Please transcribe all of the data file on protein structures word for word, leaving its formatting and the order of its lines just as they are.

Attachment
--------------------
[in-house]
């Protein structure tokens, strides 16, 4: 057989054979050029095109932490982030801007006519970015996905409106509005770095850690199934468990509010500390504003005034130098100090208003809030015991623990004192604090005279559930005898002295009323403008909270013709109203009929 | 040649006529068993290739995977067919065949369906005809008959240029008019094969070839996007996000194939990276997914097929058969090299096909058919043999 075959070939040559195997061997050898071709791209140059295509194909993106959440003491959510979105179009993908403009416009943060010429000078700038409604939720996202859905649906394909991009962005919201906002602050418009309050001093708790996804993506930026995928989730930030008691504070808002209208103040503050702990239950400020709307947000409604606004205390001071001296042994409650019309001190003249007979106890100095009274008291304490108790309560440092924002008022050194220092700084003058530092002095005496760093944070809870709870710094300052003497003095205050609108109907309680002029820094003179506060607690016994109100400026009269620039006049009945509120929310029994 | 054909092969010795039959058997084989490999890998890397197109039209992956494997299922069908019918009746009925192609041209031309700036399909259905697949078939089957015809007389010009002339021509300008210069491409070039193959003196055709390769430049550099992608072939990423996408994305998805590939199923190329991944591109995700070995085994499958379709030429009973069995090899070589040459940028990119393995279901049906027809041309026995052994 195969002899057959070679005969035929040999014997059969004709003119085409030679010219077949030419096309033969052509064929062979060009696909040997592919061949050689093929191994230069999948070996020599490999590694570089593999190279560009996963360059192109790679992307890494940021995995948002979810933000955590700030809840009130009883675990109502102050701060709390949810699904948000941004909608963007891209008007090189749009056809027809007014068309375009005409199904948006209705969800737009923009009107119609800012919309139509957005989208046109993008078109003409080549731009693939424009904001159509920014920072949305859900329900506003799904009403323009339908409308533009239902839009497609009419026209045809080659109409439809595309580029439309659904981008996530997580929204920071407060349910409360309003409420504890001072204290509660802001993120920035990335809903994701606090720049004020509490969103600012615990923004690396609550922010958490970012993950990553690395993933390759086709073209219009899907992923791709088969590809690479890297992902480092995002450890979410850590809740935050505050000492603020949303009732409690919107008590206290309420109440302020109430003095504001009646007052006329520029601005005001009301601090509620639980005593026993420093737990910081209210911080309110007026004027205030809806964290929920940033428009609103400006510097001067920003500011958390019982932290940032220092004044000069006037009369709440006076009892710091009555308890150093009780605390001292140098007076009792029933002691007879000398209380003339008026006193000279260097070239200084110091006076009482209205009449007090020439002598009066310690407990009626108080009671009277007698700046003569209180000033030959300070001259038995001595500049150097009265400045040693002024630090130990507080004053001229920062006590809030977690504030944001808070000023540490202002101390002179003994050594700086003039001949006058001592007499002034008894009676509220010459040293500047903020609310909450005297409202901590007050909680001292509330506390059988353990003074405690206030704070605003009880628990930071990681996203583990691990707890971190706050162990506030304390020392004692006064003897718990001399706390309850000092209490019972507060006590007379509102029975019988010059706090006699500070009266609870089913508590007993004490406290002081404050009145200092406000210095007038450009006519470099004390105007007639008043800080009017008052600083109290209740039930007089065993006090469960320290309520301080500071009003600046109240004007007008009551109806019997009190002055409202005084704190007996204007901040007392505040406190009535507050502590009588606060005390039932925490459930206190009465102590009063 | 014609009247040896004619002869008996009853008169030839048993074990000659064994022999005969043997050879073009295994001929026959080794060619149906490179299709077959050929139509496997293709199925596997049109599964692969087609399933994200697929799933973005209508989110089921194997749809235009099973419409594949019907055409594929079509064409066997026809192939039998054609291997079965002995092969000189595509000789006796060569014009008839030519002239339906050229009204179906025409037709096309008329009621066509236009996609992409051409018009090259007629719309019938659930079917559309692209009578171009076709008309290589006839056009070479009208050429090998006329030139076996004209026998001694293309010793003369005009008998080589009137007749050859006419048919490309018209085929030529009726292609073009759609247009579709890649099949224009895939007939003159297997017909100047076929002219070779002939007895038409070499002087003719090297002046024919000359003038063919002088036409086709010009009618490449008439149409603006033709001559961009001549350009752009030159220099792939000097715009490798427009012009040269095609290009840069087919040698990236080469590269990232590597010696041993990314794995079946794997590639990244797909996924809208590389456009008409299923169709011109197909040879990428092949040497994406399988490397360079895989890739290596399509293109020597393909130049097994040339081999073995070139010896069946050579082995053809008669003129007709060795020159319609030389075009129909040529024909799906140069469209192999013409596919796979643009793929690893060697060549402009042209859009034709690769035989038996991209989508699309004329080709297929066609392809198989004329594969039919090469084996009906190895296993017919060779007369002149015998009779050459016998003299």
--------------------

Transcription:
[in-house]
């Protein structure tokens, strides 16, 4: 057989054979050029095109932490982030801007006519970015996905409106509005770095850690199934468990509010500390504003005034130098100090208003809030015991623990004192604090005279559930005898002295009323403008909270013709109203009929 | 040649006529068993290739995977067919065949369906005809008959240029008019094969070839996007996000194939990276997914097929058969090299096909058919043999 075959070939040559195997061997050898071709791209140059295509194909993106959440003491959510979105179009993908403009416009943060010429000078700038409604939720996202859905649906394909991009962005919201906002602050418009309050001093708790996804993506930026995928989730930030008691504070808002209208103040503050702990239950400020709307947000409604606004205390001071001296042994409650019309001190003249007979106890100095009274008291304490108790309560440092924002008022050194220092700084003058530092002095005496760093944070809870709870710094300052003497003095205050609108109907309680002029820094003179506060607690016994109100400026009269620039006049009945509120929310029994 | 054909092969010795039959058997084989490999890998890397197109039209992956494997299922069908019918009746009925192609041209031309700036399909259905697949078939089957015809007389010009002339021509300008210069491409070039193959003196055709390769430049550099992608072939990423996408994305998805590939199923190329991944591109995700070995085994499958379709030429009973069995090899070589040459940028990119393995279901049906027809041309026995052994 195969002899057959070679005969035929040999014997059969004709003119085409030679010219077949030419096309033969052509064929062979060009696909040997592919061949050689093929191994230069999948070996020599490999590694570089593999190279560009996963360059192109790679992307890494940021995995948002979810933000955590700030809840009130009883675990109502102050701060709390949810699904948000941004909608963007891209008007090189749009056809027809007014068309375009005409199904948006209705969800737009923009009107119609800012919309139509957005989208046109993008078109003409080549731009693939424009904001159509920014920072949305859900329900506003799904009403323009339908409308533009239902839009497609009419026209045809080659109409439809595309580029439309659904981008996530997580929204920071407060349910409360309003409420504890001072204290509660802001993120920035990335809903994701606090720049004020509490969103600012615990923004690396609550922010958490970012993950990553690395993933390759086709073209219009899907992923791709088969590809690479890297992902480092995002450890979410850590809740935050505050000492603020949303009732409690919107008590206290309420109440302020109430003095504001009646007052006329520029601005005001009301601090509620639980005593026993420093737990910081209210911080309110007026004027205030809806964290929920940033428009609103400006510097001067920003500011958390019982932290940032220092004044000069006037009369709440006076009892710091009555308890150093009780605390001292140098007076009792029933002691007879000398209380003339008026006193000279260097070239200084110091006076009482209205009449007090020439002598009066310690407990009626108080009671009277007698700046003569209180000033030959300070001259038995001595500049150097009265400045040693002024630090130990507080004053001229920062006590809030977690504030944001808070000023540490202002101390002179003994050594700086003039001949006058001592007499002034008894009676509220010459040293500047903020609310909450005297409202901590007050909680001292509330506390059988353990003074405690206030704070605003009880628990930071990681996203583990691990707890971190706050162990506030304390020392004692006064003897718990001399706390309850000092209490019972507060006590007379509102029975019988010059706090006699500070009266609870089913508590007993004490406290002081404050009145200092406000210095007038450009006519470099004390105007007639008043800080009017008052600083109290209740039930007089065993006090469960320290309520301080500071009003600046109240004007007008009551109806019997009190002055409202005084704190007996204007901040007392505040406190009535507050502590009588606060005390039932925490459930206190009465102590009063 | 014609009247040896004619002869008996009853008169030839048993074990000659064994022999005969043997050879073009295994001929026959080794060619149906490179299709077959050929139509496997293709199925596997049109599964692969087609399933994200697929799933973005209508989110089921194997749809235009099973419409594949019907055409594929079509064409066997026809192939039998054609291997079965002995092969000189595509000789006796060569014009008839030519002239339906050229009204179906025409037709096309008329009621066509236009996609992409051409018009090259007629719309019938659930079917559309692209009578171009076709008309290589006839056009070479009208050429090998006329030139076996004209026998001694293309010793003369005009008998080589009137007749050859006419048919490309018209085929030529009726292609073009759609247009579709890649099949224009895939007939003159297997017909100047076929002219070779002939007895038409070499002087003719090297002046024919000359003038063919002088036409086709010009009618490449008439149409603006033709001559961009001549350009752009030159220099792939000097715009490798427009012009040269095609290009840069087919040698990236080469590269990232590597010696041993990314794995079946794997590639990244797909996924809208590389456009008409299923169709011109197909040879990428092949040497994406399988490397360079895989890739290596399509293109020597393909130049097994040339081999073995070139010896069946050579082995053809008669003129007709060795020159319609030389075009129909040529024909799906140069469209192999013409596919796979643009793929690893060697060549402009042209859009034709690769035989038996991209989508699309004329080709297929066609392809198989004329594969039919090469084996009906190895296993017919060779007369002149015998009779050459016998003299």